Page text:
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The effect of mass on the kinematics of steady state wheelchair propulsion in adults and children with spinal cord injury Bednarczyk, Janet H.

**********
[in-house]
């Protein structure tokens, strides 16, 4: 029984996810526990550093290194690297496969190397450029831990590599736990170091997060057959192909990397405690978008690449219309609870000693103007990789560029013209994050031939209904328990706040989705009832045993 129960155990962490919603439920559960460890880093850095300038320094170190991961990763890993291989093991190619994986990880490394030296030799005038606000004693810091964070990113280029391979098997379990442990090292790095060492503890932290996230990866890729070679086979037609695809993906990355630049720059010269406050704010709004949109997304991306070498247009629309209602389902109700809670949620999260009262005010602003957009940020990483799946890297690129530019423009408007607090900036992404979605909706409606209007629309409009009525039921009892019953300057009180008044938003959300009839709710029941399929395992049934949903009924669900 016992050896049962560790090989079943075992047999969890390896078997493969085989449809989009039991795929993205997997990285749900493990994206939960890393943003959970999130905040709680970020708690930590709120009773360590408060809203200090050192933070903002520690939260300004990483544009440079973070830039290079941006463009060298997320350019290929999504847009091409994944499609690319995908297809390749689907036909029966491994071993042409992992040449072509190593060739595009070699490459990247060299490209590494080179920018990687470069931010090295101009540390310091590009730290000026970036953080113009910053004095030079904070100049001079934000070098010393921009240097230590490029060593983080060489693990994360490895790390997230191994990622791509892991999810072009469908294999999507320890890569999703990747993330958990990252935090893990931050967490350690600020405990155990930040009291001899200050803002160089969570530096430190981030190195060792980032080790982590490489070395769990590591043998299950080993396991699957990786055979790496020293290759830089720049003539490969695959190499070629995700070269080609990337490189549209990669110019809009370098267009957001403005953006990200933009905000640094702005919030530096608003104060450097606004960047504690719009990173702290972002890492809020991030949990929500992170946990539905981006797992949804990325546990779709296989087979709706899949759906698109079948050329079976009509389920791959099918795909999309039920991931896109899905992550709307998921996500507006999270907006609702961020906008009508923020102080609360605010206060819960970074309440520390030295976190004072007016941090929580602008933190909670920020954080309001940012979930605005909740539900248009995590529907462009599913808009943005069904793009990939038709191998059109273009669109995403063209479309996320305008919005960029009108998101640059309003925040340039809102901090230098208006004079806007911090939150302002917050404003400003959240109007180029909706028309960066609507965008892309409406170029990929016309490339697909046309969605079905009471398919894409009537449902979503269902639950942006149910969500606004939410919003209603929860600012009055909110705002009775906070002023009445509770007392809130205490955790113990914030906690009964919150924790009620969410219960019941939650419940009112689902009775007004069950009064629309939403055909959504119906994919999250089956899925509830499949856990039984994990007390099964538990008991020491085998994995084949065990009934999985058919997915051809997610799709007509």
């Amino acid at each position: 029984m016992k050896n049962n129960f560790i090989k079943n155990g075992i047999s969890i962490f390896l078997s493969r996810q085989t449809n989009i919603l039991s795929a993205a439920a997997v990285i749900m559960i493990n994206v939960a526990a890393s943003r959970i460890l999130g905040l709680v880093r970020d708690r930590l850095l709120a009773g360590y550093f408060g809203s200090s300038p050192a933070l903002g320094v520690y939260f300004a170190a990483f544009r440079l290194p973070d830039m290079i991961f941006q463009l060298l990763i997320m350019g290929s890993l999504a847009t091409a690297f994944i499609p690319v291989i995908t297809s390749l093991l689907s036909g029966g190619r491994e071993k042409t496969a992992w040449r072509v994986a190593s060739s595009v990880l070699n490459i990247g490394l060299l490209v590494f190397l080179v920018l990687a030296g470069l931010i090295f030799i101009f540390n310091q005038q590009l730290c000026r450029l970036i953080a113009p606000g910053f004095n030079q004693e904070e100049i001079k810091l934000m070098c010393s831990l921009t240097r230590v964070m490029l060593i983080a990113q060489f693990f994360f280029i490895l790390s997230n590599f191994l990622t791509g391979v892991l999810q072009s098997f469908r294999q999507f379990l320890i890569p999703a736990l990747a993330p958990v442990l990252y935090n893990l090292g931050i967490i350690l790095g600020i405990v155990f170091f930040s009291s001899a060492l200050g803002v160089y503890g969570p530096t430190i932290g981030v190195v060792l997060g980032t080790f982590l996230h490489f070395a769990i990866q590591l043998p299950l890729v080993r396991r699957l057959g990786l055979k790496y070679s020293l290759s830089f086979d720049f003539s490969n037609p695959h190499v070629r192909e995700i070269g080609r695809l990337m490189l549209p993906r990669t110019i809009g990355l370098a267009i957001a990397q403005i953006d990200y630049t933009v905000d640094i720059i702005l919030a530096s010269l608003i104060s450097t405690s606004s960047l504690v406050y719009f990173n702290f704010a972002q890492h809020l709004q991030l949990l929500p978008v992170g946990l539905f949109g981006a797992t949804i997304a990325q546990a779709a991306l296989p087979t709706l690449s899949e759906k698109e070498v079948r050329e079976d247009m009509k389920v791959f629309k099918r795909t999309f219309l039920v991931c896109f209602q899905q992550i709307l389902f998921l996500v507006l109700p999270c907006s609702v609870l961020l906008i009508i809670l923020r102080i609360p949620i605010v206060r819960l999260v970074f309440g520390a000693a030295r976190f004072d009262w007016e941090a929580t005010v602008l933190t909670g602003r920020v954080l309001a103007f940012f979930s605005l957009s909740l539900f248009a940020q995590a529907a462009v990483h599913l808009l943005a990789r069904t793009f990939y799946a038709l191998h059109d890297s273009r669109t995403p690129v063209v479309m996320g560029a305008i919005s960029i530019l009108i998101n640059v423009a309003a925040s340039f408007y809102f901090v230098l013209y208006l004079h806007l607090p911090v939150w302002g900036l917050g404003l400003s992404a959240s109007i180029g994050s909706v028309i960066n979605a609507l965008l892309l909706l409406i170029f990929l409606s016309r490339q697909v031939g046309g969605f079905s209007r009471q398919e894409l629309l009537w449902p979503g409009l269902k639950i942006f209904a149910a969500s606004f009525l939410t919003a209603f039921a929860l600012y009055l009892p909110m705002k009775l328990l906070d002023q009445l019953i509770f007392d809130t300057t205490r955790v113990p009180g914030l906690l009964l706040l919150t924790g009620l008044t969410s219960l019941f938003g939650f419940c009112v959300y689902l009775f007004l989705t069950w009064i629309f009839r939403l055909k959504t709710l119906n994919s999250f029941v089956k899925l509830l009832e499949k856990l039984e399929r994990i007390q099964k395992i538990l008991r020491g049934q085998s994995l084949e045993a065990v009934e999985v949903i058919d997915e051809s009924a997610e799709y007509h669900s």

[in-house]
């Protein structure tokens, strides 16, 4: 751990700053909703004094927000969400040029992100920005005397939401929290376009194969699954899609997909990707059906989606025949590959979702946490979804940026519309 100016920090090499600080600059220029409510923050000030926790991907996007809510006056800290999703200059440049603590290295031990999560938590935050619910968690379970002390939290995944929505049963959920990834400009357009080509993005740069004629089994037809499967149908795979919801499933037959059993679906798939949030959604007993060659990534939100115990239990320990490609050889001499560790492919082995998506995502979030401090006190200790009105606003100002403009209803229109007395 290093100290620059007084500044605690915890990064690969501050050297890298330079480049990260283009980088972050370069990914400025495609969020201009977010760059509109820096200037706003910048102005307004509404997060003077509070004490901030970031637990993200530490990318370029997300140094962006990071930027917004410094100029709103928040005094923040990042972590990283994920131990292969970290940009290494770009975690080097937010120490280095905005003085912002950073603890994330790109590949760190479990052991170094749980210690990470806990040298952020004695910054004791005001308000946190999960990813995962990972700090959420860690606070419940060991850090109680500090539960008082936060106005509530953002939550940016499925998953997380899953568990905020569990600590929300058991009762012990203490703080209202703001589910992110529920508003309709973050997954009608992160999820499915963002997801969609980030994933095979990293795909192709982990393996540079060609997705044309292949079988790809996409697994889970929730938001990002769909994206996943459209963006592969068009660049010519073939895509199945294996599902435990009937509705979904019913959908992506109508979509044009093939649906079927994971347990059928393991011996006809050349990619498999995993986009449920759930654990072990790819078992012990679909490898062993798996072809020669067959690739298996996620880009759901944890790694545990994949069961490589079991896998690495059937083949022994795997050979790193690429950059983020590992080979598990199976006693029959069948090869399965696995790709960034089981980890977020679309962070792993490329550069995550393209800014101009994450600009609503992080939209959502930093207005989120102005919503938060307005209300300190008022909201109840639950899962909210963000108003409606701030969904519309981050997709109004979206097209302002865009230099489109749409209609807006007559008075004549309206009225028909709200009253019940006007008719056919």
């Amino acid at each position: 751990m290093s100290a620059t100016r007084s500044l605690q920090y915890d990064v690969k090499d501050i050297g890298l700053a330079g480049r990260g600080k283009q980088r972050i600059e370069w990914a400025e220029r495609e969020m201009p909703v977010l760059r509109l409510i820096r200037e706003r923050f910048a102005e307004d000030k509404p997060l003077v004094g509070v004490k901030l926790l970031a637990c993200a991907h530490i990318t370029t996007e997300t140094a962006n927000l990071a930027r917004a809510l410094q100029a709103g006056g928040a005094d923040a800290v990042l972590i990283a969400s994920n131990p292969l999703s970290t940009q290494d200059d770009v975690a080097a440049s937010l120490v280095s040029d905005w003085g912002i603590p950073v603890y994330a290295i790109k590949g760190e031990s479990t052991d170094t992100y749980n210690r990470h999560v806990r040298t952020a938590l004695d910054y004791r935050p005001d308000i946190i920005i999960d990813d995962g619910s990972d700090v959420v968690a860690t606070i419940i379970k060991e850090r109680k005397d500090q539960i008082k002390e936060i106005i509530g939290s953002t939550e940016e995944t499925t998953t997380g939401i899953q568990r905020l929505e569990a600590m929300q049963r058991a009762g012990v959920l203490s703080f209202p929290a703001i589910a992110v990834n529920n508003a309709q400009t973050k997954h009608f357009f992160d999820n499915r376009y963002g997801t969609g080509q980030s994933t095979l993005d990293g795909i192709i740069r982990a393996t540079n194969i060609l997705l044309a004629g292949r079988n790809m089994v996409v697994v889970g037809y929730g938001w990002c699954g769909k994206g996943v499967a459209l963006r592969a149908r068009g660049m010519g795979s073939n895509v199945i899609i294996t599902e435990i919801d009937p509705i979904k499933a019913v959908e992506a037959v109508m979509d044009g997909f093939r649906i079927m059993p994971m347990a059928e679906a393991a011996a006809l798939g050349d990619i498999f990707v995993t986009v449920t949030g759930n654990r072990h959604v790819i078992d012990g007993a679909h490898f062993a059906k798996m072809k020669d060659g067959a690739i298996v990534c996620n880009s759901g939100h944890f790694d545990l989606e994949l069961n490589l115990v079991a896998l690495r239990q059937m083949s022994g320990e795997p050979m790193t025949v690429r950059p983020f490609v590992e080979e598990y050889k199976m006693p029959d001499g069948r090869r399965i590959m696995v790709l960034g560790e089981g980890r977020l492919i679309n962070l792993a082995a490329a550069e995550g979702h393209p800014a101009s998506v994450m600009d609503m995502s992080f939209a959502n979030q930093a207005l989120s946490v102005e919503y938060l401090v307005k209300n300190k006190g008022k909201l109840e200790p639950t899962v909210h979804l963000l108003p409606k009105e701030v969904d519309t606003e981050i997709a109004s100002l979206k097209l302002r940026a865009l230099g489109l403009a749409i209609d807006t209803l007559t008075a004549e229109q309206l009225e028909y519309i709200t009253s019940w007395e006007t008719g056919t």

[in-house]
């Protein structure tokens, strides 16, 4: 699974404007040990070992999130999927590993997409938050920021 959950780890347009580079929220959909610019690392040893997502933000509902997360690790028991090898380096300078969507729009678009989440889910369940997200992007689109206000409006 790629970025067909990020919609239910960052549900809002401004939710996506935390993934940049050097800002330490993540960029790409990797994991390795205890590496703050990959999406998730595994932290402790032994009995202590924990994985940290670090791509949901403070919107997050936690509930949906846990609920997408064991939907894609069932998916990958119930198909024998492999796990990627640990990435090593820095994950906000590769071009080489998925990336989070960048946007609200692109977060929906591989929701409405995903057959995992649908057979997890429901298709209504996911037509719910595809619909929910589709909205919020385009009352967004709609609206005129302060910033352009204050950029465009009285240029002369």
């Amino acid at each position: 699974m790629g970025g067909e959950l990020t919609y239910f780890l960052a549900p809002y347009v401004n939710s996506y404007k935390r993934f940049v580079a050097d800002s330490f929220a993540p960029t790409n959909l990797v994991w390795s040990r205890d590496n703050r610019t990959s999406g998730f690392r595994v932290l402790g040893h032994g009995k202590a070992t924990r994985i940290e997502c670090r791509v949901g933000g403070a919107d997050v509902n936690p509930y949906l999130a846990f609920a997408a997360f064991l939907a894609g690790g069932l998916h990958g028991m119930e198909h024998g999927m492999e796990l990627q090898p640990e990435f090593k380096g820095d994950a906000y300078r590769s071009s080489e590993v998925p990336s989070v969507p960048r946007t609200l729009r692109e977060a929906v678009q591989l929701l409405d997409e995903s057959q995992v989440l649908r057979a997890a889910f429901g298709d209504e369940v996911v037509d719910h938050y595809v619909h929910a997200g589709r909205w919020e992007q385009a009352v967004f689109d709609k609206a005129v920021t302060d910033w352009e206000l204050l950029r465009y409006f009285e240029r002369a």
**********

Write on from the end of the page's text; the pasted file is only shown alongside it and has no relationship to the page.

A recent trend in wheelchair design has been the reduction of the mass of wheelchairs. The purpose of this study was to examine the effect of mass on the kinematics of steady state wheelchair propulsion. The mass of test chairs (9.3 kg) was manipulated by mass additions (5 and 10 kg) in two, neurologically matched, groups (n=10) of adults and children with spinal cord injury. Three dimensional video analysis was used to determine the movement of upper body angles (elbow, shoulder, trunk, and shoulder abduction). Statistical analysis were multiple univariate, repeated measures analysis of variance (ANOVA) and analysis of covariance (ANCOVA) with significance set at adjusted p values <0.05. The average mass and age of the pediatric group was much smaller than the adult group (37.4 kg and 11.3 years versus 68.5 kg and 33.5 years). The averaged group wheeling velocities were 2.26 m/sec (pediatric) and 2.38 m/sec (adult). A two-(groups)-by-four-(conditions) ANOVA of the actual wheeling velocities showed a significant groups effect and a nonsignificant interaction effect. The two groups spent comparable proportions of the wheeling cycle in propulsion (pediatric = 24.45 %, adult = 24.41 %). A two-(groups)-by-four-(conditions) ANCOVA of the % propulsion data showed that both the groups effect and the groups-by-condition interaction effect were not significantly different. A two-(groups)-by-four-(conditions)-by-six-(portion of wheeling cycle, first 25%) ANCOVA of the angular data (with velocity as the covariate) showed significant differences for three (elbow, shoulder, and shoulder abduction) of the four angular parameters and nonsignificant groups-by-conditions effects. These results, based on a test sample of chairs and subjects, indicate that mass additions did not affect the angular kinematics, % propulsion or wheeling velocities of two groups of subjects with spinal cord injury in steady state, short distance, level wheelchair propulsion. The pediatric group did show significant absolute angular differences from the adult group, but the angular changes over time and across experimental conditions were the same in both groups.

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